Whimseybox, and a cautionary tale about subscription services and how not to shut down a startup
As you think about holiday gifts this season, I’d like to warn you about the subscription service Whimseybox. This is also a cautionary tale about subscription services in general and the wrong way to go under if you’re a failing startup.
Whimseybox is (was?) a subscription service for people into DIY crafts. For $45 for a 3-month subscription, subscribers get a box every month in the mail that includes instructions and equipment for a DIY project. My daughter, who is a maker and very crafty, begged me for a subscription back in May. We signed up for a three month trial subscription.
Unbeknownst to me, the subscription autorenewed in August. The fourth box came late and was a very lame project that involved gluing cotton balls and straws together. No boxes came after that. There was no communication from Whimseybox about the state of the company or whether we’d ever expect to get the boxes. The remaining two boxes never came.
My card just got charged again in November even though the boxes have stopped coming. I’ve called the company every day for the last week but no one picks up the phone or responds via phone or email. I’ve left messages with their customer service email and still no answer. I had to call my card company to dispute the charge and never accept charges from this company again.
Yet, I cannot recover the remaining charges to my card in August since we are 3 days past the date when I can recover the funds (in my case, Chase gives customers 90 days from the original charge to file a dispute).
All attempts to contact the founder, Alicia DiRago, have failed. The last time anyone posted to the Whimseybox accounts on Facebook or Twitter was in September. I did learn from Patrick Navarro, the cofounder and CTO, that the entire team was let go in September.
The issue for me is not the $45 the company owes me (though on principle, it is annoying). The issue is that this website is still live and running, accepting signups and charging people’s credit cards even though no boxes are being shipped. Just look at the wall of posts from angry customers on the company’s Facebook page (on the left column, see “Posts to Page”).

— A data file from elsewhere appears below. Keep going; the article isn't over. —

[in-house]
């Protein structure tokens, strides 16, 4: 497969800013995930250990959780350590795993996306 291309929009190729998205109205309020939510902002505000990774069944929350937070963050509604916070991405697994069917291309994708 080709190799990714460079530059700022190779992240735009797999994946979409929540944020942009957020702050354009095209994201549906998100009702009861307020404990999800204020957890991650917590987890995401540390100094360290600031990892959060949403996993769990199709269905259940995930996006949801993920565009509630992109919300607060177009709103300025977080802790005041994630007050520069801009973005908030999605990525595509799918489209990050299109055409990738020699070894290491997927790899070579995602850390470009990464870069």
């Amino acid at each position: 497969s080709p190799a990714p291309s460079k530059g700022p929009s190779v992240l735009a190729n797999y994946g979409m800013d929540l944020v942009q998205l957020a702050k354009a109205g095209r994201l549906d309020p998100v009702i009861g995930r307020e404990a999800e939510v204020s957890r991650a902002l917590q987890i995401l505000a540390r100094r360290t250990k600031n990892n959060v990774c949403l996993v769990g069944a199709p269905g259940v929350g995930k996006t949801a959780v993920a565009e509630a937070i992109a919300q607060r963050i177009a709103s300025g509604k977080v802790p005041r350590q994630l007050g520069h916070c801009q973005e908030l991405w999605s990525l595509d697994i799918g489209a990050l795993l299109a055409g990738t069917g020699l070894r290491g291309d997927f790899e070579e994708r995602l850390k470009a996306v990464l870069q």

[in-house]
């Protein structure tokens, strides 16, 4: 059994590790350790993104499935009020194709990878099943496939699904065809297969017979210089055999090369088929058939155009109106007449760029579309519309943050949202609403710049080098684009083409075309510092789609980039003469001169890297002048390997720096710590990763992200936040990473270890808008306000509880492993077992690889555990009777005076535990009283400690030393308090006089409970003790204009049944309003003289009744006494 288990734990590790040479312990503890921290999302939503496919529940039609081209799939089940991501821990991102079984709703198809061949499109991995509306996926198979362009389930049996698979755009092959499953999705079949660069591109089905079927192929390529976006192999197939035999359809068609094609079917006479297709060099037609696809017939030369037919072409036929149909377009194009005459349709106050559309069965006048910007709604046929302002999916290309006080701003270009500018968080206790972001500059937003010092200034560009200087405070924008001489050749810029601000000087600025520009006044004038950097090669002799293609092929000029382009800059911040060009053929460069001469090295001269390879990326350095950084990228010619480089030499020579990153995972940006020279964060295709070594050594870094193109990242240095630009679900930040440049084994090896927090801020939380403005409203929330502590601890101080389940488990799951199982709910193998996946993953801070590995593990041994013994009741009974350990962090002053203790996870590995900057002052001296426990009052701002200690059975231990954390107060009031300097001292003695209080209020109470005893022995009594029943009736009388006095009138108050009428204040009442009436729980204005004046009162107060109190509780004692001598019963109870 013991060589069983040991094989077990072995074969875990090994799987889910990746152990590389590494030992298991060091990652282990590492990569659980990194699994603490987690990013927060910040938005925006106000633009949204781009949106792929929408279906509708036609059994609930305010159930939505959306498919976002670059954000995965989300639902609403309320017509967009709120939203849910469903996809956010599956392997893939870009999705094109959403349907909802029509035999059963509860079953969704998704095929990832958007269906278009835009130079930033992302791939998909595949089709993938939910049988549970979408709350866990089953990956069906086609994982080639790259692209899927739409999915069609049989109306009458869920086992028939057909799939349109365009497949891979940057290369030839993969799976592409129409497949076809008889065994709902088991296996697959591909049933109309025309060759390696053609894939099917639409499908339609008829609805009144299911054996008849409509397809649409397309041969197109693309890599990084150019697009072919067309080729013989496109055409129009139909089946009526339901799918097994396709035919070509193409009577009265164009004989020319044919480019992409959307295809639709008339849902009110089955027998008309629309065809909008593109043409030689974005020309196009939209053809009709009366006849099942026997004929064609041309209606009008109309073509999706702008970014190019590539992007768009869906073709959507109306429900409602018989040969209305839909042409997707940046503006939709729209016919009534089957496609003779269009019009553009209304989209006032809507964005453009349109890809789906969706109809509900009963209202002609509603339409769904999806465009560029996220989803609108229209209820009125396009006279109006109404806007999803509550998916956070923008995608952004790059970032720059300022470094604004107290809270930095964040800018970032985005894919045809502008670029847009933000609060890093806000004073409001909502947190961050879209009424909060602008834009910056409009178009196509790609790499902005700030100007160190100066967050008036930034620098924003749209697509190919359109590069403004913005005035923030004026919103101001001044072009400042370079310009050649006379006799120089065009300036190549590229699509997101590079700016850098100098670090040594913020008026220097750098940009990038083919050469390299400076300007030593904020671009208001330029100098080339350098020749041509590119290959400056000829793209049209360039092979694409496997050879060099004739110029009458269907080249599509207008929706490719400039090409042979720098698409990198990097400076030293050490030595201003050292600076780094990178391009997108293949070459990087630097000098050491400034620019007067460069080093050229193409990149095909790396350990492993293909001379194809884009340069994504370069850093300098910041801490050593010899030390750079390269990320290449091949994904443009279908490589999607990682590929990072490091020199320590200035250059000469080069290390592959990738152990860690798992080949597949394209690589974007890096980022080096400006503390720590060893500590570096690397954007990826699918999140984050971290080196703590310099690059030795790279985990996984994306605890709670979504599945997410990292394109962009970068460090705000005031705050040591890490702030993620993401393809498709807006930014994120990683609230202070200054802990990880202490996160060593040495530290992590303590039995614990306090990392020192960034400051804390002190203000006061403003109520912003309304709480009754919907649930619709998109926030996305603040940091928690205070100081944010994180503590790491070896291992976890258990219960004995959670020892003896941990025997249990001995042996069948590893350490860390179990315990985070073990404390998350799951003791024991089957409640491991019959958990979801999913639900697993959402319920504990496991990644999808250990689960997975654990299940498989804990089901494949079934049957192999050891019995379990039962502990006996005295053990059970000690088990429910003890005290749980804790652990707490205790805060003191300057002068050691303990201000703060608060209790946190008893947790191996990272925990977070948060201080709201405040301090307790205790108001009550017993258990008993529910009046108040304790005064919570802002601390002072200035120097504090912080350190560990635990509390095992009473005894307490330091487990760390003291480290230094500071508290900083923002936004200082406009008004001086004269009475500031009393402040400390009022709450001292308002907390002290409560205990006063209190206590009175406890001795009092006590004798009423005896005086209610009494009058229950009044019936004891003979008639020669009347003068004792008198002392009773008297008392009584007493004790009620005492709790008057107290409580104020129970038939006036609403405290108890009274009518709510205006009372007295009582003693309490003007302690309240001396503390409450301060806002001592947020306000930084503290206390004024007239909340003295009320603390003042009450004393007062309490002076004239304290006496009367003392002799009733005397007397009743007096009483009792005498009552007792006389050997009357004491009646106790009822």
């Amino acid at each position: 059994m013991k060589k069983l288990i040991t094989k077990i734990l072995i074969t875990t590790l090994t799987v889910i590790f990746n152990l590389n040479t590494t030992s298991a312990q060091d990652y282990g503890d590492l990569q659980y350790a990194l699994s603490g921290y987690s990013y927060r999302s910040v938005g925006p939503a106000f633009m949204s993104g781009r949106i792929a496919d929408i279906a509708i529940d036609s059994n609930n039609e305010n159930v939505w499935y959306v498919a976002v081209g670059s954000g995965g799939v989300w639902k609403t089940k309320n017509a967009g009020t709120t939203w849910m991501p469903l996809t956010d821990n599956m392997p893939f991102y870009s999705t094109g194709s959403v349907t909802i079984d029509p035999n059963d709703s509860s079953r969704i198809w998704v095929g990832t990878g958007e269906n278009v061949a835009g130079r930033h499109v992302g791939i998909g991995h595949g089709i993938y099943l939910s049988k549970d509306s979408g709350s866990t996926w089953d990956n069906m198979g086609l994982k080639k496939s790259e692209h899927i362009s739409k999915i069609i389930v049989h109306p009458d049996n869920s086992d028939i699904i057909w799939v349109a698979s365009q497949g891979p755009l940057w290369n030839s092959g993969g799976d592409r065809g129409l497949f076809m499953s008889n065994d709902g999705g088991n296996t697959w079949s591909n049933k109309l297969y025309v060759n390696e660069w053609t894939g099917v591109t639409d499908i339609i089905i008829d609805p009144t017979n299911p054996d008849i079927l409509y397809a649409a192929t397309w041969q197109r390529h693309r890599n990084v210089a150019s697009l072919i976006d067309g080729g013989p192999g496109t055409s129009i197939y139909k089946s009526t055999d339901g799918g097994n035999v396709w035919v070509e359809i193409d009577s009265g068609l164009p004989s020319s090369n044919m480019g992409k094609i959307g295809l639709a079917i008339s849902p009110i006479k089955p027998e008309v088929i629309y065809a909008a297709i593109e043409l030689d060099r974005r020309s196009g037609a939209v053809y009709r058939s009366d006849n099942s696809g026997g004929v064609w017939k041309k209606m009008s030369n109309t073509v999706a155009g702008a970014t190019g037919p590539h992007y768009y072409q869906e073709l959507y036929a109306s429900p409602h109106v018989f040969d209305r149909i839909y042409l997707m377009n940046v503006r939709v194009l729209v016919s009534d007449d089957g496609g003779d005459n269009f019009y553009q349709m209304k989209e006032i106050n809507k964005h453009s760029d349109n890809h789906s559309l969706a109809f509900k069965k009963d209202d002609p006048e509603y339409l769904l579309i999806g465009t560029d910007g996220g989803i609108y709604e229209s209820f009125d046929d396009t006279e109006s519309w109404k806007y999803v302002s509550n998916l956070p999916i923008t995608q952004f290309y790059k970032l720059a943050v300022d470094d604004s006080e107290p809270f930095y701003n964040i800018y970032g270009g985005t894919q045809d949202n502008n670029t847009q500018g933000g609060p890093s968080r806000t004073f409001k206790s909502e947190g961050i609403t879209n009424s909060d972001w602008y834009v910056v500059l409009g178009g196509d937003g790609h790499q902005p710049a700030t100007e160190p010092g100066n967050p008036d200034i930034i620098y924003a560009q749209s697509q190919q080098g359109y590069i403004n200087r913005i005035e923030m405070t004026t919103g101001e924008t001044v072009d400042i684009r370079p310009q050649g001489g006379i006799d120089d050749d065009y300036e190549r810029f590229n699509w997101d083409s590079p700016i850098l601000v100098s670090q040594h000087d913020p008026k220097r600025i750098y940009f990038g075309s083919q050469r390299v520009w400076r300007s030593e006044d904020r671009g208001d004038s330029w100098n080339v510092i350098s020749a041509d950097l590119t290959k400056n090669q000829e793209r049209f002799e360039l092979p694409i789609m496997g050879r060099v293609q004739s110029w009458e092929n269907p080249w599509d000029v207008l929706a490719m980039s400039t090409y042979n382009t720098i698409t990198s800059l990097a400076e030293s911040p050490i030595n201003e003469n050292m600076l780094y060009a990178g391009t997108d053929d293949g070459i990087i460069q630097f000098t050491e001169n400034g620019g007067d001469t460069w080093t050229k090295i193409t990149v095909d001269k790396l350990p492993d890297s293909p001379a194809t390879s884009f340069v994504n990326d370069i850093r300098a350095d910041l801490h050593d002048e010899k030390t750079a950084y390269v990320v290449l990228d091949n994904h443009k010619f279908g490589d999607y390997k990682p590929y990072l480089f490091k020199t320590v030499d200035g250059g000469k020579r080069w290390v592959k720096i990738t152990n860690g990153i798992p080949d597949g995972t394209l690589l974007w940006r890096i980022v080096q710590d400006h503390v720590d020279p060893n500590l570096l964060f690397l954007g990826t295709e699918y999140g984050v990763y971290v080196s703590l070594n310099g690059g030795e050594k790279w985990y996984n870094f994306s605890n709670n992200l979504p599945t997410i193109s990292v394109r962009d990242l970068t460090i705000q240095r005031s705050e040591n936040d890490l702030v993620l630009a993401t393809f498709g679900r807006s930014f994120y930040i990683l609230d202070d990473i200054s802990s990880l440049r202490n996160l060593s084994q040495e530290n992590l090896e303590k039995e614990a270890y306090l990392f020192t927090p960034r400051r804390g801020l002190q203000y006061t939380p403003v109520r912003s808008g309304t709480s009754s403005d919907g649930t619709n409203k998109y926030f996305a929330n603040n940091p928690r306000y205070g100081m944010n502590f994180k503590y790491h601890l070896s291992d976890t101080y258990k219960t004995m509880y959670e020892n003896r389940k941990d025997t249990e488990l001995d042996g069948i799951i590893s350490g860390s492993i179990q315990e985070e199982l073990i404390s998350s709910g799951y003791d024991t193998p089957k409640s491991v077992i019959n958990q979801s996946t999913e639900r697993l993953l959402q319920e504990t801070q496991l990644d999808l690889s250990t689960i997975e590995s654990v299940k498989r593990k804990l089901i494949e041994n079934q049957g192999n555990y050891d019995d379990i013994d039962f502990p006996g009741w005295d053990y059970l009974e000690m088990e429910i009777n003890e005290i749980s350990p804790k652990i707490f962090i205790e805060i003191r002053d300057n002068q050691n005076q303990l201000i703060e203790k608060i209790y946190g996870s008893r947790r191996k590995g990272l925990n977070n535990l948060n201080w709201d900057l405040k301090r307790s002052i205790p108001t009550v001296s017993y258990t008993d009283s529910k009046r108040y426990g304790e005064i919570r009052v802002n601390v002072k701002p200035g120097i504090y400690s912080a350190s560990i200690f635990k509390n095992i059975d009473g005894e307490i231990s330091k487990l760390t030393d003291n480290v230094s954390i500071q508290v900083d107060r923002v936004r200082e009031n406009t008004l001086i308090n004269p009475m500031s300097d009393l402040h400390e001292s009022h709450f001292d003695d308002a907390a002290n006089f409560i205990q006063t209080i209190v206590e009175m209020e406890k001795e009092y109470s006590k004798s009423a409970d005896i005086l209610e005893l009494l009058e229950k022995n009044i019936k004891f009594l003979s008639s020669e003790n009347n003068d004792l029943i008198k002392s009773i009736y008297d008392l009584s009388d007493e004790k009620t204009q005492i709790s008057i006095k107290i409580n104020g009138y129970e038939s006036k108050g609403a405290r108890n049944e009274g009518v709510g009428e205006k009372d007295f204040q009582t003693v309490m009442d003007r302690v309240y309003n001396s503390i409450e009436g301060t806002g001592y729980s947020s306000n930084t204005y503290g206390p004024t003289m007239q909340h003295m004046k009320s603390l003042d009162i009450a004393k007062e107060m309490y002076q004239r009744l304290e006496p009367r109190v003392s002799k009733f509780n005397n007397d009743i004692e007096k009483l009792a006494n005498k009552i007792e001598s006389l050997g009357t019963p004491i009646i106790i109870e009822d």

The company is rumored to have filed for bankruptcy. And yet the site is still running. Whimseybox is a sham site and Alicia DiRago is not operating with integrity. Enough complaints to the Better Business Bureau have been filed that the Colorado State Attorney General’s office is allegedly running an investigation.
Startups come and go all the time. When a company has to shut down, the right thing to do is to communicate with your customers, be transparent, and fulfill your obligations to the extent possible. Then shut the site down. Stop taking signups and stop charging credit cards. It’s not that hard.
What’s more baffling to me is that this company was backed by Techstars, a well known startup incubator. Techstars’ involvement gave me enough confidence in the company to sign up. Now I will think twice before considering Techstars’ involvement in a startup as a measure of credibility. As investors and advisors, I would expect better coaching from them on how to shut down a startup if it is failing and not have fraudulent practices. I understand there is only so much an advisor can do if the CEO does not seek or act on advice. However, surely there is a governing board for this company that is also accountable?
This whole experience has also left a bad impression on me with subscription services. Because Whimseybox is a 3 month (recurring) subscription, 90 days can pass before one realizes that there is actually no product. By that time, the funds from the credit card company have been disbursed, and there is nothing you can do to reclaim that money by filing a dispute. Worse, if you are gifting the subscription to someone else, you may never know whether the products are coming or not, and the whole time you are paying for a service that doesn’t work.
This is not to say that all online subscription services are bad. I’ve subscribed to Birchbox with medium satisfaction (I canceled my subscription after a year — how many fragrance samples can one really use?). But if you sign up, watch your credit card statements carefully and note whether and when the product actually arrives. It’s too easy to let that slip through while you’re going about daily life.
Update: In response to this post, Techstars reached out to a former member of the technical team at Whimseybox and has worked to have the service stop taking signups and charging credit cards on file. It looks like at least a few accounts if not all have been refunded for charges made for which no boxes were delivered. Thank you Techstars for following up!
The opinions expressed here are my own and do not reflect that of my employer(s) or any organization(s) I may be affiliated with.